business@school is an educational initiative of the international company Boston Consulting Group. The goal is to give senior high school students a closer, hands-on look at business over the course of one school year. In the process, participating students acquire and hone soft skills that prepare them for life after school.
Over three phases, students try their hand at business: First by analyzing a large and then a small company, and then by developing their own business idea, including a business plan.
At the end of each phase, student teams present their results to audiences at competitions where judges select the best business idea—in the third phase, at events on the regional and European level.
Volunteers provide practical support
Volunteers from over 20 partner companies provide local practical support. Participants thus benefit from the knowledge and experience of business experts, who meet regularly with students and also communicate with them by telephone and e-mail. Their role is not that of a teacher, but a coach.
Students work in teams of four to six, and each participating school has at least three teams. The business@school project is integrated either in classes or in extracurricular activities.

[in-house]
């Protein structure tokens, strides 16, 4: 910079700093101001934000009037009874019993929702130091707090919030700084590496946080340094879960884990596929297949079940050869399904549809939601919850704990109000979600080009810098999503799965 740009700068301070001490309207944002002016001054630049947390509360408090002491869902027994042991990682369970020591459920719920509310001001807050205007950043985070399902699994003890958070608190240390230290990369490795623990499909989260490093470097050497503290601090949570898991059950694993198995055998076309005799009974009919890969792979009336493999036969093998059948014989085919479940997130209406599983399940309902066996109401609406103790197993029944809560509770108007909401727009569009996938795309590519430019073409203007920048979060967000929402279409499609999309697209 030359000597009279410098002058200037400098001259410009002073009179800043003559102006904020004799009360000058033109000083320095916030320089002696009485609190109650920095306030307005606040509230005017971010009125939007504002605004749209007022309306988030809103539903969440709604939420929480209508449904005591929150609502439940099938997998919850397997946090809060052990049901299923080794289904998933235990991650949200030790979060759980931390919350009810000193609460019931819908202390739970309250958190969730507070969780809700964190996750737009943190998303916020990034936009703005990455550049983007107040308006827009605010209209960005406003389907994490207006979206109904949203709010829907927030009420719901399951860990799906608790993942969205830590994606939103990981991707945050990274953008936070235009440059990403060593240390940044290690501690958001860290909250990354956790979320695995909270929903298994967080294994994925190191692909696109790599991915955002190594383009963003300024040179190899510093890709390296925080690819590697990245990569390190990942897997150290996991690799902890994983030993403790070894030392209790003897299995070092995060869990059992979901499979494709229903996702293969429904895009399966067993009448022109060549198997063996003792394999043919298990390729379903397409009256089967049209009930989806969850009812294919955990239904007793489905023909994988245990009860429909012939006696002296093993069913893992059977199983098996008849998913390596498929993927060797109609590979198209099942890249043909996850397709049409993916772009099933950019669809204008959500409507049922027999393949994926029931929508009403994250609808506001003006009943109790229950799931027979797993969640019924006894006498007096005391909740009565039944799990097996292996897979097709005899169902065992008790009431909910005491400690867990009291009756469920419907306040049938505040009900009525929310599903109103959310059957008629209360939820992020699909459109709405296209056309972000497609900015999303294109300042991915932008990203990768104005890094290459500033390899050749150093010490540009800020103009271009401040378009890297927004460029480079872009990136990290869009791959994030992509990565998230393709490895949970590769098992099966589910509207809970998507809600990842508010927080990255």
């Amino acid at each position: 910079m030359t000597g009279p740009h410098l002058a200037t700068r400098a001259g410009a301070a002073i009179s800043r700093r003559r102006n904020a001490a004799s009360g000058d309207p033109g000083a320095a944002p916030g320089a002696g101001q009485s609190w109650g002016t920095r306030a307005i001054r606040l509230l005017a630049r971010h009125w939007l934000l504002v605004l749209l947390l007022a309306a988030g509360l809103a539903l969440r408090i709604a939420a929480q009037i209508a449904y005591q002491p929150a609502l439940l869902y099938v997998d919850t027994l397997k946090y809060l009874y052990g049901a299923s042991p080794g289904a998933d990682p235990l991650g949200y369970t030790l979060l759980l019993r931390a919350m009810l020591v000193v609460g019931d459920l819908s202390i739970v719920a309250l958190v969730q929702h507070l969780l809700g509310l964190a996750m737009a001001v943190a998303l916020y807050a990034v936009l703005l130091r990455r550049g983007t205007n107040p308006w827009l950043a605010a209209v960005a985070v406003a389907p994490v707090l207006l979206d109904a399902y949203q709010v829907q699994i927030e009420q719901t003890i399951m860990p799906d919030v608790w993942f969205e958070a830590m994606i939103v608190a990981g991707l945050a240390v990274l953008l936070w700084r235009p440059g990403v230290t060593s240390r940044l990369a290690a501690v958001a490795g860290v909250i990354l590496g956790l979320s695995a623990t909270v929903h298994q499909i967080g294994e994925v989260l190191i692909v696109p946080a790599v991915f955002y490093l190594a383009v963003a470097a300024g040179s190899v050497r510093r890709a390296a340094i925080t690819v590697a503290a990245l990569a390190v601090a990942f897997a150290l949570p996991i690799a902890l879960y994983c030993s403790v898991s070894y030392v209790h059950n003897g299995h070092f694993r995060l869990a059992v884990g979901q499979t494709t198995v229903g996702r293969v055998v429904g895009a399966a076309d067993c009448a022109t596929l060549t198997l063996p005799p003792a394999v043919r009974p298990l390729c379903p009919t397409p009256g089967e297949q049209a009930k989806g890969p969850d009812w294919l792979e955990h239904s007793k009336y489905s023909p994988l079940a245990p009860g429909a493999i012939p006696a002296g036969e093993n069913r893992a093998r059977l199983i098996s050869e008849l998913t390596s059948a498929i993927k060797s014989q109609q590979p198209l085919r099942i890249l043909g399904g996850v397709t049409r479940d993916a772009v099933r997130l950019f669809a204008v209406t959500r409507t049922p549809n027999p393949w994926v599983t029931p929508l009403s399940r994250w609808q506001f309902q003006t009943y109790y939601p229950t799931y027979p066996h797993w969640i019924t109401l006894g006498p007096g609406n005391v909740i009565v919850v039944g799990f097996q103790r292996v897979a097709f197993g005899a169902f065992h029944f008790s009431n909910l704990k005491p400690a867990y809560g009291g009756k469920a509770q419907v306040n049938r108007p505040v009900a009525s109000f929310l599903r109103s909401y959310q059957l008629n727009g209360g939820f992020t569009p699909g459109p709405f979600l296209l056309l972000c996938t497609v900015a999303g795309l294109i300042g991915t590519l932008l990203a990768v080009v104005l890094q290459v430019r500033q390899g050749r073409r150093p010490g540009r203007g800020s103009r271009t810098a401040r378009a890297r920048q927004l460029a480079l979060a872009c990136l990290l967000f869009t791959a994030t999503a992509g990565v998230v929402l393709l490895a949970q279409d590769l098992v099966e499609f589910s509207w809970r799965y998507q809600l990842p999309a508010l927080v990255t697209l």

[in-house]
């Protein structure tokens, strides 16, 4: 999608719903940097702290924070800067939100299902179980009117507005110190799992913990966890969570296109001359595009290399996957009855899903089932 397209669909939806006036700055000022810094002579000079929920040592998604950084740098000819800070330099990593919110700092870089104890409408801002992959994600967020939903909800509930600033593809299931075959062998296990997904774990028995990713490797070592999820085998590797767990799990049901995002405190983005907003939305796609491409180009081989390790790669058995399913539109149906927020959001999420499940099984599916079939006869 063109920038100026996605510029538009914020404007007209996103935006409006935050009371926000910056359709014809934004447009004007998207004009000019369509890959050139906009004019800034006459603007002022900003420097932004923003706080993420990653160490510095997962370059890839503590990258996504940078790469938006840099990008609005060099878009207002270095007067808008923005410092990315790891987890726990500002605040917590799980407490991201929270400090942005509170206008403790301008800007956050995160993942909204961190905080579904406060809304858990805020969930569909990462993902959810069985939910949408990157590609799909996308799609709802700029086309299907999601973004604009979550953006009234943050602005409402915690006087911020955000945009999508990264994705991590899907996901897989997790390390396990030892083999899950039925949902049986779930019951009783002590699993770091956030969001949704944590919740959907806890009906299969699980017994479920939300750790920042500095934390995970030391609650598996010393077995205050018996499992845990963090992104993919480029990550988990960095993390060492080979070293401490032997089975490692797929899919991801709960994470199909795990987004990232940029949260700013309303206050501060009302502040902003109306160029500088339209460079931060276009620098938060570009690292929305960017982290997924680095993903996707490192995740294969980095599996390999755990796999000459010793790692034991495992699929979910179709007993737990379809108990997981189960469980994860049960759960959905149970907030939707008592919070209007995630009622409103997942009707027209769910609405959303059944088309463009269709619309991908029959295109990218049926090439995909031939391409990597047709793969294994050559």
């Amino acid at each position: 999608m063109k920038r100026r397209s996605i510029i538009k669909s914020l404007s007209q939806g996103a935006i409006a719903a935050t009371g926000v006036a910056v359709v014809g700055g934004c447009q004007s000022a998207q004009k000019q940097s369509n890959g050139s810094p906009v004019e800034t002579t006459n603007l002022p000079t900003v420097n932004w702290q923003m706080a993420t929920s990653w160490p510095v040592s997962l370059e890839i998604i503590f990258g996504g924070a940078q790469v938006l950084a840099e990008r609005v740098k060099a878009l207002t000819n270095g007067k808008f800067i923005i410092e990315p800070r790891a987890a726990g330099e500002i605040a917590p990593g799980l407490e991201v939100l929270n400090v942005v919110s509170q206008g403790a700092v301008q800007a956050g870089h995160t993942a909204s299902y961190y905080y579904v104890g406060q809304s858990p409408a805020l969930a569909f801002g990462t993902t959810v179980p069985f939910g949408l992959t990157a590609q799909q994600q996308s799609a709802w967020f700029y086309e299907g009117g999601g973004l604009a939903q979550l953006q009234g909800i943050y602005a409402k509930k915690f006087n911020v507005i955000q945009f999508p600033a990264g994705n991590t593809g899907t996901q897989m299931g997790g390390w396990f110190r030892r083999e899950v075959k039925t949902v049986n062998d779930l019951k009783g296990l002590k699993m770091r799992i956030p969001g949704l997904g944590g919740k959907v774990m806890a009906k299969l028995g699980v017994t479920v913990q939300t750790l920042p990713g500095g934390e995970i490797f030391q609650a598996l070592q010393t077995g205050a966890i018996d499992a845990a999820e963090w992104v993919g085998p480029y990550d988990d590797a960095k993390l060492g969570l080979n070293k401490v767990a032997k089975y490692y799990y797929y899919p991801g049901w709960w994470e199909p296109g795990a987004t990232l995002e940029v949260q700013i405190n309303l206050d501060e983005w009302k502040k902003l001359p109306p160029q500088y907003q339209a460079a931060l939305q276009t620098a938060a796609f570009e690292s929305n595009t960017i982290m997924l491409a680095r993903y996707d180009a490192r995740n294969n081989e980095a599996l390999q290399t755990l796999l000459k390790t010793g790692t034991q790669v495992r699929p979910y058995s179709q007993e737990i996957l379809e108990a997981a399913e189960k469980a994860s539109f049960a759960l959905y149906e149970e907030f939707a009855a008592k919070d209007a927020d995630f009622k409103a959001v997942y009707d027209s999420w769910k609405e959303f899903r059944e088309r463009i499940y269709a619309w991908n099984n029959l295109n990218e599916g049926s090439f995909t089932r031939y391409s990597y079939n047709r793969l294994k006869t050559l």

Students gain much from the initiative. They find out what everyday reality at large and small companies looks like, learn how business works, and develop an understanding of related topics. In addition, they practice so-called soft skills—teamwork, self-initiative, communication, and time management. Many of these skills can be put to use in their oral exams and their later education and careers.
Dedicated teachers as project leaders
Teachers are at the heart of the project, performing local project management and organizing the collaboration between schools, partner companies, and the business@school project office. They also teach students business basics.
Teachers do not need a business background to get involved in business@school. Much more important is commitment to the project and a basic interest in business questions.